Manufacturers of synthetic organic chemicals and various polymers and resins would face stricter air emission standards under a rule proposed April 6 by the US Environmental Protection Agency. The rule would also eliminate exemptions that allow higher emissions when plants start up and shut down and when equipment malfunctions.
Facilities that use, produce, store, or emit any of six toxic chemicals—benzene, 1,3-butadiene, chloroprene, ethylene dichloride, ethylene oxide, and vinyl chloride—would also be required to monitor air emissions around their perimeter and make the data publicly available online.
If finalized, the rule would reduce more than 6,000 metric tons of hazardous air emissions each year and dramatically reduce cancer risks for people who live near about 200 synthetic organic chemical plants in the US, according to an estimate by the EPA.
The largest reductions would come from cutting ethylene oxide emissions at eight facilities in Texas and Louisiana, the EPA says. The agency estimates that the proposal will reduce ethylene oxide emissions across the US by 63% and chloroprene emissions by 74%, compared with 2020.
EPA administrator Michael Regan announced the proposal from St. John the Baptist Parish, Louisiana, a heavily industrialized area. “For generations, our most vulnerable communities have unjustly borne the burden of breathing unsafe, polluted air,” Regan said in a news release. Citing a commitment he made on a 2021 tour of the region along the Mississippi River between New Orleans and Baton Rouge, sometimes called Cancer Alley, Regan said the proposal will impact communities “from Louisiana and Texas, to Kentucky, West Virginia, and Ohio. Every child in this country deserves clean air to breathe, and EPA will use every available tool to make that vision a reality.”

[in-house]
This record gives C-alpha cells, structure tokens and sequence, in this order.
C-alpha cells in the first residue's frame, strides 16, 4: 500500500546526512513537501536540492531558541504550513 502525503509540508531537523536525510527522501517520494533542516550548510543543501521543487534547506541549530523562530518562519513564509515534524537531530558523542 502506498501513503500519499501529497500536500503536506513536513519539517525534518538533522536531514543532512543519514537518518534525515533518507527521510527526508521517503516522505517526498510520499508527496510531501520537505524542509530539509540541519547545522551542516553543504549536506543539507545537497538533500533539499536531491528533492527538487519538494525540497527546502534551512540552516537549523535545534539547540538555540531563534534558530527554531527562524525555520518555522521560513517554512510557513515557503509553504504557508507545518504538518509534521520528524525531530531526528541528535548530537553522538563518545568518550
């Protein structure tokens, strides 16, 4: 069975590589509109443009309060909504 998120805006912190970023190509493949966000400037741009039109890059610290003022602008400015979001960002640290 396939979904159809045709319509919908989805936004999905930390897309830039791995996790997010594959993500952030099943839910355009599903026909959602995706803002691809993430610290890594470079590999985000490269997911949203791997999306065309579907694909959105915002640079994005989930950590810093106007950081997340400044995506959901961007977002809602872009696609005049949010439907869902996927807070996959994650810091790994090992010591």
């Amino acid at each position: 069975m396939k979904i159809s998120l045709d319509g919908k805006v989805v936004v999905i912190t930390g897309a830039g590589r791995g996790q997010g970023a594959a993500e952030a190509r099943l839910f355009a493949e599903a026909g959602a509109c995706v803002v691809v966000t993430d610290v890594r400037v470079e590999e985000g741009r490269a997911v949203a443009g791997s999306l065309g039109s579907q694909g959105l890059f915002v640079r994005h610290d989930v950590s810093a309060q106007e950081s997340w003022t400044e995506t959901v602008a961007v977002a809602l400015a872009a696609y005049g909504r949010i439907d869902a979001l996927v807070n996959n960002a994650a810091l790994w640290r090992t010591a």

The proposal marks the first time in more than a decade that the EPA has updated hazardous air emissions standards. And for the first time, the agency used an approach that evaluated air emissions from all large industrial facilities combined, not just the risks of cancer from individual plants subject to the proposed rule.
The American Chemistry Council (ACC), which represents chemical manufacturers, is concerned about the EPA’s plan, singling out ethylene oxide. “Ethylene oxide plays an important role in the development of batteries for electric vehicles and is used to support agriculture as well as the oil and gas industry. Another important use of ethylene oxide is the sterilization of medical equipment,” the group says in a statement. The ACC claims that the EPA used an overly conservative value for ethylene oxide that relied on a flawed risk assessment.
Environmental justice groups are applauding the EPA’s proposal. “For us this is a historic moment,” says Beverly Wright, executive director of the New Orleans–based Deep South Center for Environmental Justice. Wright praised Regan as the first EPA administrator “that came down to our communities, talked with community people, smelled the air, heard their stories, learned about the water contamination, the soil contamination, and could see the close proximity these communities have to these hazardous polluting facilities.”